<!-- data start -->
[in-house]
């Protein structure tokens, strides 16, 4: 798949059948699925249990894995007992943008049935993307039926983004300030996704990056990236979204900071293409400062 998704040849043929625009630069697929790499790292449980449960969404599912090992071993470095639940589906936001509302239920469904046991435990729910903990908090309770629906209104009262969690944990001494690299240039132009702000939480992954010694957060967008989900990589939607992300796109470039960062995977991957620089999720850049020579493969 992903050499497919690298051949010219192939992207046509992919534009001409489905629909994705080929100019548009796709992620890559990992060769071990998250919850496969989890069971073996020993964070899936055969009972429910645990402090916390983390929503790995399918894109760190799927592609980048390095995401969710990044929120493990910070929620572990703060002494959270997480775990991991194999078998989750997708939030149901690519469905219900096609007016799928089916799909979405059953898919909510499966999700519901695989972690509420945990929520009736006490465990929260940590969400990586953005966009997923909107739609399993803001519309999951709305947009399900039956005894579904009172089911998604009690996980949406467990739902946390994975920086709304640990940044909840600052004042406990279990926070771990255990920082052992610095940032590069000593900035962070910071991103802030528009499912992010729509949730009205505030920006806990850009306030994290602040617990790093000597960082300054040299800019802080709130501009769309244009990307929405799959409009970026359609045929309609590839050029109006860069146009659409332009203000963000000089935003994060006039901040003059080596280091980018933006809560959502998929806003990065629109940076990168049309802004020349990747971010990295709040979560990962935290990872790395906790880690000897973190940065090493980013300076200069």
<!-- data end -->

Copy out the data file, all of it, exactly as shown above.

[in-house]
């Protein structure tokens, strides 16, 4: 798949059948699925249990894995007992943008049935993307039926983004300030996704990056990236979204900071293409400062 998704040849043929625009630069697929790499790292449980449960969404599912090992071993470095639940589906936001509302239920469904046991435990729910903990908090309770629906209104009262969690944990001494690299240039132009702000939480992954010694957060967008989900990589939607992300796109470039960062995977991957620089999720850049020579493969 992903050499497919690298051949010219192939992207046509992919534009001409489905629909994705080929100019548009796709992620890559990992060769071990998250919850496969989890069971073996020993964070899936055969009972429910645990402090916390983390929503790995399918894109760190799927592609980048390095995401969710990044929120493990910070929620572990703060002494959270997480775990991991194999078998989750997708939030149901690519469905219900096609007016799928089916799909979405059953898919909510499966999700519901695989972690509420945990929520009736006490465990929260940590969400990586953005966009997923909107739609399993803001519309999951709305947009399900039956005894579904009172089911998604009690996980949406467990739902946390994975920086709304640990940044909840600052004042406990279990926070771990255990920082052992610095940032590069000593900035962070910071991103802030528009499912992010729509949730009205505030920006806990850009306030994290602040617990790093000597960082300054040299800019802080709130501009769309244009990307929405799959409009970026359609045929309609590839050029109006860069146009659409332009203000963000000089935003994060006039901040003059080596280091980018933006809560959502998929806003990065629109940076990168049309802004020349990747971010990295709040979560990962935290990872790395906790880690000897973190940065090493980013300076200069």